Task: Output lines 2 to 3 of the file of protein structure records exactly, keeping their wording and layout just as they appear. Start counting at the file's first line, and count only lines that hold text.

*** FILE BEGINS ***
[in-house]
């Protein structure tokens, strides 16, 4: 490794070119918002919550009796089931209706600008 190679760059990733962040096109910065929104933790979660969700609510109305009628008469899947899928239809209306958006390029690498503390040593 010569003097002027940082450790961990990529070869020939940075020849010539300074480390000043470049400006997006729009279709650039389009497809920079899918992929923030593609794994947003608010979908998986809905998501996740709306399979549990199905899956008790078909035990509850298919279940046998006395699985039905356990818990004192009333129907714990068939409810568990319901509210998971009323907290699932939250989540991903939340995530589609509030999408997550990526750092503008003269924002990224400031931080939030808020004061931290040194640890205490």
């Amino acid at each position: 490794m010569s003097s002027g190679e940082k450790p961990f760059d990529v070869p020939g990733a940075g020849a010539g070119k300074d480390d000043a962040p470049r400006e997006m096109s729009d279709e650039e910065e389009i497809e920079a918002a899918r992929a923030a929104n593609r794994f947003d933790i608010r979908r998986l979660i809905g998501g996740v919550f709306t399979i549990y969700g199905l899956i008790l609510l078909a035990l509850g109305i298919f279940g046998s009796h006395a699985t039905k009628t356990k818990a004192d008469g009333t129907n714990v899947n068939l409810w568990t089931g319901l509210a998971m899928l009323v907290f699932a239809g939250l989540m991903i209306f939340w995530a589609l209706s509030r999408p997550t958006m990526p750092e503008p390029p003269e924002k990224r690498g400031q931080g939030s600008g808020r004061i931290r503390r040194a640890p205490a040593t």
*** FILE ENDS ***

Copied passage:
């Protein structure tokens, strides 16, 4: 490794070119918002919550009796089931209706600008 190679760059990733962040096109910065929104933790979660969700609510109305009628008469899947899928239809209306958006390029690498503390040593 010569003097002027940082450790961990990529070869020939940075020849010539300074480390000043470049400006997006729009279709650039389009497809920079899918992929923030593609794994947003608010979908998986809905998501996740709306399979549990199905899956008790078909035990509850298919279940046998006395699985039905356990818990004192009333129907714990068939409810568990319901509210998971009323907290699932939250989540991903939340995530589609509030999408997550990526750092503008003269924002990224400031931080939030808020004061931290040194640890205490």
């Amino acid at each position: 490794m010569s003097s002027g190679e940082k450790p961990f760059d990529v070869p020939g990733a940075g020849a010539g070119k300074d480390d000043a962040p470049r400006e997006m096109s729009d279709e650039e910065e389009i497809e920079a918002a899918r992929a923030a929104n593609r794994f947003d933790i608010r979908r998986l979660i809905g998501g996740v919550f709306t399979i549990y969700g199905l899956i008790l609510l078909a035990l509850g109305i298919f279940g046998s009796h006395a699985t039905k009628t356990k818990a004192d008469g009333t129907n714990v899947n068939l409810w568990t089931g319901l509210a998971m899928l009323v907290f699932a239809g939250l989540m991903i209306f939340w995530a589609l209706s509030r999408p997550t958006m990526p750092e503008p390029p003269e924002k990224r690498g400031q931080g939030s600008g808020r004061i931290r503390r040194a640890p205490a040593t």